Big Players Try to Block Blockchain Companies; Only to Encourage New Competitors
Old Centralized World vs. New Decentralized World
Sensing a threat to their centralized dominance and power over the world’s data, big social media companies, like Google, Facebook, Twitter and LinkedIn, are blocking blockchain-based businesses and Initial Coin Offerings from appearing on their platforms. But does the new wave of innovation based on blockchain really pose a threat to the majority of the world’s consumers?
For years the blockchain community has been focused on engineering a future in which humankind’s data is not stored on privately controlled servers at the mercy of their host companies. Facebook knows basic information about billions of people (and bots) as well as extremely in-depth psychological profiles for millions of its users.
Why does a company that insists it cares more about users privacy than anything else be concerned about decentralized applications (d-apps for short)?
The short answer: d-apps do the job better and more securely than these largely centralized powers. The redundancy of data and the ability for automatic consensus-based transactions allow d-apps to perform tasks that are normally done on large closed-source private networks. For many years theories and use cases for d-apps and blockchain have been just that — theoretical.
However, today there is a blossoming of companies made up of cutting-edge technologists who seek to return the power of the people to its rightful owner. Companies like Sapien Network, founded by Ankit Bhatia and Robert Giometti, are gearing up to challenge power-hungry Facebook with a decentralized blockchain-based social network and news feed. The ability to trace content sources with blockchain allows for superior trust in the accuracy.
Facebook isn’t alone in its belligerence against decentralized networks. They along with Google, MailChimp, Snapchat, Twitter and LinkedIn have banned blockchain-based startups from advertising Initial Coin Offerings and blocked their domains. It is clear their objective is to squash the threat to their monopolies over data.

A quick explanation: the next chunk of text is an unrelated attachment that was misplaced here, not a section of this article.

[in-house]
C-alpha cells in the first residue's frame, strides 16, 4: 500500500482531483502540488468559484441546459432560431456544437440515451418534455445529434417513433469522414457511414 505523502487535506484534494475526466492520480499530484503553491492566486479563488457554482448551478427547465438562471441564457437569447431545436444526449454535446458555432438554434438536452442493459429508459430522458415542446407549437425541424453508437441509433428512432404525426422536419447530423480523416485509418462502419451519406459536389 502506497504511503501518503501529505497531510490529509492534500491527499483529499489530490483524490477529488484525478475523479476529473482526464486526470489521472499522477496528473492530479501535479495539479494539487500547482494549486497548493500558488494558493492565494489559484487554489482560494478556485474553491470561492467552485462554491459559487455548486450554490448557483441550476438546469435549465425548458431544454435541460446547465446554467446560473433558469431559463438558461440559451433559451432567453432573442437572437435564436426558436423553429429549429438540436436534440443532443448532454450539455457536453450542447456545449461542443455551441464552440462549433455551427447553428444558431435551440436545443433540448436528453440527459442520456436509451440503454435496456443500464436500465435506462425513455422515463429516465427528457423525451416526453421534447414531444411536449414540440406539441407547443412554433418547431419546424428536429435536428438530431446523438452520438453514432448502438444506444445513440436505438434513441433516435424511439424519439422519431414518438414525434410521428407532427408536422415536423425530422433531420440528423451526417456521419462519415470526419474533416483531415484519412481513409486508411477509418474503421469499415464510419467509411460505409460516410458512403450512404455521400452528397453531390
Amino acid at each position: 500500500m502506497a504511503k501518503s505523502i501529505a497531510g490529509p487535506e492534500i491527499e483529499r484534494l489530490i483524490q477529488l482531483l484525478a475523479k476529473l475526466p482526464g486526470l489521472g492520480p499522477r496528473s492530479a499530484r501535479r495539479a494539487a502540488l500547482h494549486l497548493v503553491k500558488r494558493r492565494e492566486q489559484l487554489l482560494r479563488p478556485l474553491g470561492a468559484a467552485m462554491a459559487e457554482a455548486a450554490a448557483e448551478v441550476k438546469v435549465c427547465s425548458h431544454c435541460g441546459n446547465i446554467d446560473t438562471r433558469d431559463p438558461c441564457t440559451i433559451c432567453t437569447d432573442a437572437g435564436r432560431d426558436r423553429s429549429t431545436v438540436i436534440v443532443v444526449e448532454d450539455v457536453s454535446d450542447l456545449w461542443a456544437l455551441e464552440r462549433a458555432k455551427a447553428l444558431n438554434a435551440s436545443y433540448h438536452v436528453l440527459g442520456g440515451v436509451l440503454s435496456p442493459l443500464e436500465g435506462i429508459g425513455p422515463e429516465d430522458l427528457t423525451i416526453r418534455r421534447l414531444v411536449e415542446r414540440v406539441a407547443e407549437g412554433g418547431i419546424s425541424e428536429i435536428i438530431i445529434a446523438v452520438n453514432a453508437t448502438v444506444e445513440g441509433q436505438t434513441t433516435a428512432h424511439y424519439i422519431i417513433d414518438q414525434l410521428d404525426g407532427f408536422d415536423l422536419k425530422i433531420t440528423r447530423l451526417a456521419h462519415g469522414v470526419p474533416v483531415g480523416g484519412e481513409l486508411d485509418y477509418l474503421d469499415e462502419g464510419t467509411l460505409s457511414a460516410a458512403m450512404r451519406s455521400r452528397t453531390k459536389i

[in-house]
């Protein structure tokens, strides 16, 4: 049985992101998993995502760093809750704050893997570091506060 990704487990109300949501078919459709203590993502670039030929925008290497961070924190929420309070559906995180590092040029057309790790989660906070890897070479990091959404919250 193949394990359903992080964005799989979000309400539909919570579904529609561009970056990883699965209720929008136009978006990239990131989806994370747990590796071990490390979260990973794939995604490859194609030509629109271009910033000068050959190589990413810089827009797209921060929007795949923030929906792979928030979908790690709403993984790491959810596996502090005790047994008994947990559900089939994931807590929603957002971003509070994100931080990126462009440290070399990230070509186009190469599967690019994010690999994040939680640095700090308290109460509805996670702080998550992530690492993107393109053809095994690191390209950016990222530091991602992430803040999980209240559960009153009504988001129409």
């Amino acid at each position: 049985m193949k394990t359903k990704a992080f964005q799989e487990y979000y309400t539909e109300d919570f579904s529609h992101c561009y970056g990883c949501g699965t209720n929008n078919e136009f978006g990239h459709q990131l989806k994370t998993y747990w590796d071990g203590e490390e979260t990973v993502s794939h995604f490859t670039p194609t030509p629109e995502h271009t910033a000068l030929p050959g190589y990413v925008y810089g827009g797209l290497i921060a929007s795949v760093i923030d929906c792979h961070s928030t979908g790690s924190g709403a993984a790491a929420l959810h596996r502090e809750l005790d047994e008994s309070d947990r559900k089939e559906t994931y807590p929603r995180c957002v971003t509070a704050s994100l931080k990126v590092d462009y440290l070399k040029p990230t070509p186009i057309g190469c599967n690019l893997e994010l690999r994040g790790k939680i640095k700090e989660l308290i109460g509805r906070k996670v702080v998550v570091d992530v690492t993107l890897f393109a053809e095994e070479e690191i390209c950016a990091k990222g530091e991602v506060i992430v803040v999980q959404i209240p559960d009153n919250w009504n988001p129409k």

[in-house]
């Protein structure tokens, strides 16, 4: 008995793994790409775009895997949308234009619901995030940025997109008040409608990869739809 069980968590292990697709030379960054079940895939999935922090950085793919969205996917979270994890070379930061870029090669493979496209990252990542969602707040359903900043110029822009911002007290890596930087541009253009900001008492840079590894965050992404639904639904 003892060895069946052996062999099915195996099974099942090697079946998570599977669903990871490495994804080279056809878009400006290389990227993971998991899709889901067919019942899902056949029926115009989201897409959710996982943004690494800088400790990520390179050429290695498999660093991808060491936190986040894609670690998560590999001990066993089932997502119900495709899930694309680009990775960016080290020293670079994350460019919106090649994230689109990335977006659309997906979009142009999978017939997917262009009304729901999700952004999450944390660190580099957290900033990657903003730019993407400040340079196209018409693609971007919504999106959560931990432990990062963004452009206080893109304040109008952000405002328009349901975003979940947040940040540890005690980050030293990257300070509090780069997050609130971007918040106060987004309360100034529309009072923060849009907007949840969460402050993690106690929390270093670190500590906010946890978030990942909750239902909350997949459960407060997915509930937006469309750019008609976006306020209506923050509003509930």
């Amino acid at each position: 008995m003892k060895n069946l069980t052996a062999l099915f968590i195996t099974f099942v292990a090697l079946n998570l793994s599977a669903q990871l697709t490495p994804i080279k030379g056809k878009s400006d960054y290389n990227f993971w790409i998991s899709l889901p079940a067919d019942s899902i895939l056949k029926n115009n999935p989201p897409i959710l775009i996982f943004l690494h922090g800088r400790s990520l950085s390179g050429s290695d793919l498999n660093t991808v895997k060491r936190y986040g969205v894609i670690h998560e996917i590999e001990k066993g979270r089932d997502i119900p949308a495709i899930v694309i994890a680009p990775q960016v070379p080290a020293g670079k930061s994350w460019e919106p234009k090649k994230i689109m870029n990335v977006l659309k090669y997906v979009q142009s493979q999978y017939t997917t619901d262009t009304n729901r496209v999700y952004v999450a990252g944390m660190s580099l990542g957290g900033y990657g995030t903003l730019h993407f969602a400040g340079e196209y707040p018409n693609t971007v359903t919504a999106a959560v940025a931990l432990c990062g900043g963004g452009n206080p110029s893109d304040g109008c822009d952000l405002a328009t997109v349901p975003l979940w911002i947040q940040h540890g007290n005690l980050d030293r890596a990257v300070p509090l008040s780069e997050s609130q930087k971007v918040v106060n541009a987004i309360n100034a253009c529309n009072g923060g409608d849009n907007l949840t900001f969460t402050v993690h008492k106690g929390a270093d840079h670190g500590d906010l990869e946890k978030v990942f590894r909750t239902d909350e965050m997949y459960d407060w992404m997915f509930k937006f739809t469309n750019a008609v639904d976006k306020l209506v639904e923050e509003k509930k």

Like Sapien Network, BitClave (founded by Alex Bessonov and Vasily Trofimchuk) is challenging Google’s search dominance with state of the art blockchain technology applied to its search engine platform. Even LinkedIn has a new decentralized competitor: Inbot Ambassador, founded by Mikko Alasaarela and Vesa Perälä.
As with other blockchain-focused companies, 1World Online, founded by Alex Fedosseev, is seeking to disrupt the centralized and ineffective online advertising industry like Google AdSense. Instead of regular banner ads, it offers interactive widgets which engage media consumers and share 10% of revenue via 1WO tokens for users participation. At the same time, it provides advertising partners with a revenue stream that gives invaluable insights regarding what their users think at a particular moment of time, and with the use of the user feedback showing only relevant to user ads, what can not be done with traditional programmatic ads.
1World Online has launched its utility token and raised $10.8 million (worth of crypto and fiat) through the crowd sale. Now, 1World is making direct advertising deals with like-minded blockchain companies in order to launch and expand its ICO Boost marketing capabilities. Using token rewards and token denominated advertisement deals, 1World is able to improve liquidity and enhance dynamic cross-platform token exchanges.
Unlike the centralized world of the early 2000s internet — 1World is pushing ahead with its decentralized partners to secure a better future for consumers and their data.
What other blockchain-based alternatives to current giants do you know?